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West Coast Writers
The 13th Boy
Dr Huxtable, Part 3
Posted by Fife, Stephen
Thursday , December 11, 2014
Stephen Fife
Some Final Thoughts on Cosby and our AGE OF OUTRAGE

In last night’s blog (#4), I asked the question, “Why such a reaction to Cosby’s crimes now when the public gave him a pass in 2006?”  My answer was that it probably had something to do with the increased effectiveness of social media.  Well, maybe, but this doesn’t really deal with “Why Cosby?” and “Why now?”  

No, to understand how this simmering fire grew into an inferno we have to go back to the origin of the flames: Hannibal Buress’s routine. To quote Buress: “Bill Cosby has the fucking smuggest old black man public persona that I hate.  Pull your pants up, black people.  I was on TV in the ‘80s.  I can talk down to you because I had a successful sitcom.  Yeah, but you raped women, Bill Cosby.  So, brings you down a couple notches.  I don’t curse on stage.  Well, yeah, you’re a rapist, so I’ll take you sayin’ a lot of motherfuckers on “Bill Cosby: Himself” if you weren’t a rapist … I’ve done this bit on stage, and people don’t believe.  People think I’m makin’ it up . . .  You leave here and Google “Bill Cosby: rape.”  It’s not funny.”       

In my opinion, even more important than what Buress said is the fact that he’s an African-American man.  I don’t think the public would have listened so intently if Buress was white.  Our sense of political correctness – especially acute when it comes to not offending middle-class blacks – would have forbidden it.  Perhaps Louis CK could get away with it – but it’s highly doubtful that he would ever try.  Too risky, in the sense that the spotlight would then be turned on any misdeeds in his own past.  Plus, for all his outspoken-ness, Louis CK doesn’t really like to rattle people’s cages in that kind of way.  Patton Oswalt or Marc Maron might have had some choice barbs to make to their comedian friends, but I can’t imagine them saying these in public for fear of the blowback. And every other major white guy comedian who comes to mind would have followed Jon Stewart’s lead in bowing down to their idol.

Would Sarah Silverman call Cosby out?  It’s possible, I guess, but she had ample chance and never did.  How about Joan Rivers?  Same thing.  In both cases, I think they’d be afraid of incurring the wrath of their male colleagues.  (Maybe radical women comedians like Lisa Lampinelli or Kate Clinton might have, but would their remarks have had national impact or would they simply have been seen as taking nasty potshots at a national icon?)  There seems to exist an unspoken agreement among comedians to defend each other no matter what.  (Witness the Tracey Morgan brouhaha of a few years ago.)  The one exception I can think of is the racial rant of Michael “Kramer” Richards, but even there only the scathing cracks of young African-American comics were really laughed at.  

No, it’s the fact that a fellow black comedian called Cosby out that caused his downfall and gave White America permission to pile on.  And in so doing, Hannibal Buress established the tone of Outrage at hypocrisy that I believe will define the age we’re living in, at least for the immediate future. 

Dr Huxtable, Part 2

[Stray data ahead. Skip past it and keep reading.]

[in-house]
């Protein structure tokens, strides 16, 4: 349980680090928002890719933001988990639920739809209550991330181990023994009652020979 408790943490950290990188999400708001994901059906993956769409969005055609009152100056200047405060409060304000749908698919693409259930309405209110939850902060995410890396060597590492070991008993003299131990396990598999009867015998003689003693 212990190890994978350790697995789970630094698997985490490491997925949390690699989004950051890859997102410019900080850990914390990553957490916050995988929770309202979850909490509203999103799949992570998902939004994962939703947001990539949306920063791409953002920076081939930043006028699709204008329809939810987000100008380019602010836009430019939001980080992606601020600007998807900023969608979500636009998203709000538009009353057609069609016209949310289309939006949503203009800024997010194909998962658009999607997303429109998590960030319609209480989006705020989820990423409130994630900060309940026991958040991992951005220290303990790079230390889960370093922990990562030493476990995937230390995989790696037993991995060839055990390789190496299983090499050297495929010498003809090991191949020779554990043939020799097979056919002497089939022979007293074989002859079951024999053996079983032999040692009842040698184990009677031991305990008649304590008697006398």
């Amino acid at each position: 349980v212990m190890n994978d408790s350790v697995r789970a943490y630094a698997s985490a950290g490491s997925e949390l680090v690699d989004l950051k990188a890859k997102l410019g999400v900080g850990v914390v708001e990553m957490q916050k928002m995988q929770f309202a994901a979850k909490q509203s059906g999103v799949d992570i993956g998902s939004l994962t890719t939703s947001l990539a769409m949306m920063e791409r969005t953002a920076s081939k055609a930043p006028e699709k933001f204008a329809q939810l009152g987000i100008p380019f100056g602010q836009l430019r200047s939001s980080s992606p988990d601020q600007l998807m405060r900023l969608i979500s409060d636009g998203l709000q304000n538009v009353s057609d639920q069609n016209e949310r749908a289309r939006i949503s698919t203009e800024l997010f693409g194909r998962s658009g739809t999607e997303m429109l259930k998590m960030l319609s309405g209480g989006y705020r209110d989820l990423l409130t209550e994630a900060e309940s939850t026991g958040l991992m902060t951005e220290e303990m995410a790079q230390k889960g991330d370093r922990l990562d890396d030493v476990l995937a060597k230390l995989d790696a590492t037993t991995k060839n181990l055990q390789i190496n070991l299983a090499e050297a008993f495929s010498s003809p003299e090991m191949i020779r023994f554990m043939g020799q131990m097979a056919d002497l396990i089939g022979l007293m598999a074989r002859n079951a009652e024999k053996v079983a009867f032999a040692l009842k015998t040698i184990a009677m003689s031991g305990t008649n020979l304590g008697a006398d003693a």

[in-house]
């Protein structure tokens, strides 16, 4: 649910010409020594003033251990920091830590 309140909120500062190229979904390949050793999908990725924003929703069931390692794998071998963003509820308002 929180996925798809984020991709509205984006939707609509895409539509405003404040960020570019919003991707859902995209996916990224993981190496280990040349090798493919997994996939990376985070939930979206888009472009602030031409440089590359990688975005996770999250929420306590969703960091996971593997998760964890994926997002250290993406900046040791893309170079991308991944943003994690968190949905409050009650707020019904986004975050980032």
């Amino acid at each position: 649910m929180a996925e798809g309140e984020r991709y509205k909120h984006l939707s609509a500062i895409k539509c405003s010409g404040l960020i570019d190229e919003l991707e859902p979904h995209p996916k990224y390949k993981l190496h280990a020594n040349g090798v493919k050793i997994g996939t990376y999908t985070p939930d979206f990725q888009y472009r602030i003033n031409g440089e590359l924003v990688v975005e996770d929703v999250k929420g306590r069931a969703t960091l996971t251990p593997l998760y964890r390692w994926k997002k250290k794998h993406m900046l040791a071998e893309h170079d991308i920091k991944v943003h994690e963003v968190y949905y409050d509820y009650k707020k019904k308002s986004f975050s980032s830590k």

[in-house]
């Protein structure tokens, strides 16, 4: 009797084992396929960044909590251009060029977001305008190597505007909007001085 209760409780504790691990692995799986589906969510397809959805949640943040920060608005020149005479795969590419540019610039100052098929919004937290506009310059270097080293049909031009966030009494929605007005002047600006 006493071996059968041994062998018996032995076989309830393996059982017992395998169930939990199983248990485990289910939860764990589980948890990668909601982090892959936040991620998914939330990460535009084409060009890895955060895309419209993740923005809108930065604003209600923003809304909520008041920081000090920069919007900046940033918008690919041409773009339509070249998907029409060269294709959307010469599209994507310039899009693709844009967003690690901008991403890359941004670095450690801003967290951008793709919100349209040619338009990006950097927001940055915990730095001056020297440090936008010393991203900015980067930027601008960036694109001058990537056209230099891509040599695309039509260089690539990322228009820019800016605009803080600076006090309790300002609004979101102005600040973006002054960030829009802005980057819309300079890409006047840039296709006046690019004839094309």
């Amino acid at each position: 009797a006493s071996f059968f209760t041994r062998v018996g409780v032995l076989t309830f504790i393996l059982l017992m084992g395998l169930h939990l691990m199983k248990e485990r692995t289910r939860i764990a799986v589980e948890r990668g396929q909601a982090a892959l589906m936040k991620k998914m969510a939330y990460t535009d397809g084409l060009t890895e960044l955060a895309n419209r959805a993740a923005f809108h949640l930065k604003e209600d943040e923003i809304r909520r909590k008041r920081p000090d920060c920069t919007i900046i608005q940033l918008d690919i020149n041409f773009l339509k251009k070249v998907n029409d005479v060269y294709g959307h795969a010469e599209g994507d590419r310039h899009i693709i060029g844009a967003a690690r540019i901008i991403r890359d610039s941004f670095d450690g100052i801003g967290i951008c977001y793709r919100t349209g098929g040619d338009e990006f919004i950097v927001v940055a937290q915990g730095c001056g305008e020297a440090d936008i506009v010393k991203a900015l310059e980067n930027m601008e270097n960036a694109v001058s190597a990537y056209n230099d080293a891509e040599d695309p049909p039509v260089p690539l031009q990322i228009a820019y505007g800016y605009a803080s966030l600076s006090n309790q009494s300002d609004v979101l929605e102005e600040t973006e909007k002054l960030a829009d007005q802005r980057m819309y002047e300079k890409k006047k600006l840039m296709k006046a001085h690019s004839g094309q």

Posted by Fife, Stephen
Thursday , December 04, 2014
Stephen Fife
Today brings two more items in the ever-burgeoning Cosby Chronicles.
First, there was the entirely predictable sight of Gloria Allred representing three new victims.   (My God, that man was busy!  So many girl-fans to rape, so little time.)  Besides the spectacle of more private pain being publicly vented, there was a deju vu aspect in this for me. Because Gloria Allred was also the attorney who represented twenty-five of the survivors of the Horace Mann Sex Abuse scandal, including myself.  

I found Gloria to be a very driven woman who never let down her guard; I assume she has a private side, but I never glimpsed it during the two-week mediation, not even for a second.  She had the disposition of a very important TV director, with a narrow, fairly un-nuanced view of the world which she did her best to present in black-and-white episodes that would shame her opponent into submission.  (She was the irresistible force who ran up against the immovable object in the Horace Mann BoT, because no amount of shaming would register on their consciences; they made it clear that they don’t give a crap as long as the donations keep coming.)  We survivors mostly felt disappointed with her in the end, because she promised us so much more than she delivered.  I hope she has better results with her new batch of victims, though her call for Cosby to waive the statute of limitations seems like the setup for a Cosby-type punchline.  (“Yes-siree, Gloria, come over here and let me sizzle your fa-shizzle!”)

The other item I found was on Decider on the New York Post website (so confusing!), under the headline “30 Rock Episode Slyly Called Out Bill Cosby For Sexual Assault Back In ’09.”  This referred to Tracey Morgan cursing out Cosby (played by an imitator) for “what you did to my Aunt Paulette … 1971.”  The only problem with calling this prophetic is that it was based on information that had been out there for years, as Cosby had fended off accusations and lawsuits from women starting in Jan. 2005 and culminating in a People Magazine article detailing his rape of Barbara Bowman in a Las Vegas hotel room in 1986.  And yet Cosby was able to go on making comedy without paying any price – other than the money he paid off his accusers with.